There’s been a turn toward the wild and less-predictable side of beers over the past several years—and the sour-beer spectrum is evolving into a maze of conflicting substyles.
Kettle sours vs. barrel-aged sours? Berliner weisse or gose? What about dry-hopped American kettle sours?
Sour beers are refreshing and delicious during hotter months, but I’m going to go against the yeasty grain and delve into sours now that fall has arrived. What some non-beer-drinkers may not know—I’m looking at you, drinkers of only wine—is that sour beers can be perfect substitutes for wine. This is good news, considering that we’re coming up on the celebratory time of year with Thanksgiving feasts and holiday parties.
The bright, wild, vibrant world of sours offers a wide range of flavors and intensity—meaning they’re perfect for pairing with rich dishes. Many sour beers are fermented using a strain of Brettanomyces yeast, or Brett, for short. Although winemakers consider it a spoiling agent, brewers embrace the funky, flavorful yeast strains that help make sours, well, sour.
Here’s a primer on some of the terms you’ll hear in the world of sours.
Lambic beers: All lambics are spontaneously fermented with naturally occurring wild yeast. They are the only beers fermented via wild, airborne yeast. In other words, no yeast is added by the brewers. This rare style is produced in a very small region of Belgium. Fruit lambics are made by adding whole fruit, fruit pulp or fruit juice to a batch as it ages in oak casks.
Gose: Not to be confused with gueuze, gose is a traditional German-style unfiltered sour wheat beer. Goses are often viewed as perfect summer beers—but let’s face it: Summerish days are still lingering in the Coachella Valley. Characterized by ingredients such as coriander and salt, the German-style gose dates back to medieval Germany. Modern-day gose is usually light and crisp with a touch of sourness.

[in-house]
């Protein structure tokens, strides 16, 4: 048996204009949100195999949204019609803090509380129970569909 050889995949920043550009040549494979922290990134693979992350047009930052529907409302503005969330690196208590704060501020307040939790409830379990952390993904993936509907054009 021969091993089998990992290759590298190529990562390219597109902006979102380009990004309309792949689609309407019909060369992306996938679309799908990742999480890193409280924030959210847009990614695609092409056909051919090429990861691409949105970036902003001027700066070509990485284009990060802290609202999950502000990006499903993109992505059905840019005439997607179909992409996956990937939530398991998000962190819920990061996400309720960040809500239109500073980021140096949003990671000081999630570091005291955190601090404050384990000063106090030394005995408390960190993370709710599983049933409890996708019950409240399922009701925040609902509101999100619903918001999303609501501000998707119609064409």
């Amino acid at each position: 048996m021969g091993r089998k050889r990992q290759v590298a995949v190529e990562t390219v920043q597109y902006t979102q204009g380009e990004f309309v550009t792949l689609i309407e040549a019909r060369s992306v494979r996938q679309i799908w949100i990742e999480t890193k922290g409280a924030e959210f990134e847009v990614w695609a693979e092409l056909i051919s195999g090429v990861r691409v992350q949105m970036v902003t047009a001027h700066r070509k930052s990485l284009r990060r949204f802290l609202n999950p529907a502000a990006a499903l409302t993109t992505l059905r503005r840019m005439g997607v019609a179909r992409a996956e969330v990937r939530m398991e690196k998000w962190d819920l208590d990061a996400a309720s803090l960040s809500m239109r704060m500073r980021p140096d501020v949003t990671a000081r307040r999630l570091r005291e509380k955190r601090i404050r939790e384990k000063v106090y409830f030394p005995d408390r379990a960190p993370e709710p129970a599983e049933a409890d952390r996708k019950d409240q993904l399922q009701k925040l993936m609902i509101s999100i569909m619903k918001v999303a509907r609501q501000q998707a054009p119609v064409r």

Flanders red ale: These come from West Flanders, Belgium. English brewmasters had established schedules of aging and blending for their ales in the 17th and 18th centuries, and it’s believed that Flanders brewmasters took this blending practice and ran with it. Flanders reds are aged in barrels or foeders for 8 to 18 months and are more red-wine-like because of black cherry, red currant and orange flavors. Flanders brown ales are more of a modern interpretation. I am a fan of the Duchesse de Bourgogne Brouwerij Verhaeghe. This 6 percent alcohol-by-volume mahogany brown sour is faintly tart with balsamic notes, and is punctuated by rich fruit astringency, plentiful oak and modest vanilla. I also recommend the Bruery Terreux Oude Tart. Aged in red-wine barrels for up to 18 months, this 7.5 percent ABV Flemish-style red is also available with fruit additions of cherries, boysenberries and raspberries.
As for other sour-style beers: The following are worth picking up for your next get-together or celebration:
• 8 Wired Gypsy Funk
• Beachwood Blendery Coolship Chaos
• Boulevard Love Child #8
• Casa Agria Heritage Gold
• Cigar City Lactobacillus Guava Grove
• Crooked Stave St Bretta Citrus Wildbier
• Firestone Walker SLOambic
• Funkwerks Raspberry Provincial
• Lost Abbey Framboise de Amorosa
• Mikkeller Hallo Ich Bin Berliner Weisse Raspberry
• Oud Beersel Oude Kriek Vieille
• Societe The Thief
• Track 7 Chasing Rainbows
Mistletoes aren’t the only place appropriate for puckering up. Thanks to sours, lip-smacking boozy flavors are perfect just about any time.